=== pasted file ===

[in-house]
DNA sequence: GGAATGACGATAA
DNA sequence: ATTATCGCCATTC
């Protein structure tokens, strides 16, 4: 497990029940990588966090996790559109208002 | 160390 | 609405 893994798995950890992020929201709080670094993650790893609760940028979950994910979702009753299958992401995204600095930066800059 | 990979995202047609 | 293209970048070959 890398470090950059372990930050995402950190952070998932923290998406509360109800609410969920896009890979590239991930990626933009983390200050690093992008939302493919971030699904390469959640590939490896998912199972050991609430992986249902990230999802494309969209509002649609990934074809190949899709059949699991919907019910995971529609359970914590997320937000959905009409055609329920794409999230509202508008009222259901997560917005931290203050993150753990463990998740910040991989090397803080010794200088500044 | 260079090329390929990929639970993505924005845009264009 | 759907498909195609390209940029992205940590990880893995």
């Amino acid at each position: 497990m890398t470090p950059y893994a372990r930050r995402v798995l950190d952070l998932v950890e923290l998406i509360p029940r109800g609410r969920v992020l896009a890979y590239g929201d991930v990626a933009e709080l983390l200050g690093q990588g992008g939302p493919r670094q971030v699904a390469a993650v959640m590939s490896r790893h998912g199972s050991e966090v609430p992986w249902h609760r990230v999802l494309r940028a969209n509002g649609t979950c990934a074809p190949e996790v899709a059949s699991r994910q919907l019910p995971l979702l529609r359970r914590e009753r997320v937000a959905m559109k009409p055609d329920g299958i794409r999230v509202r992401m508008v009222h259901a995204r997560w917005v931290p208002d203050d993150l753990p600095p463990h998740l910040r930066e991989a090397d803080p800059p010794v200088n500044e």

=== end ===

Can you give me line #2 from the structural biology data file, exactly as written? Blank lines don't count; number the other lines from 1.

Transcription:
DNA sequence: GGAATGACGATAA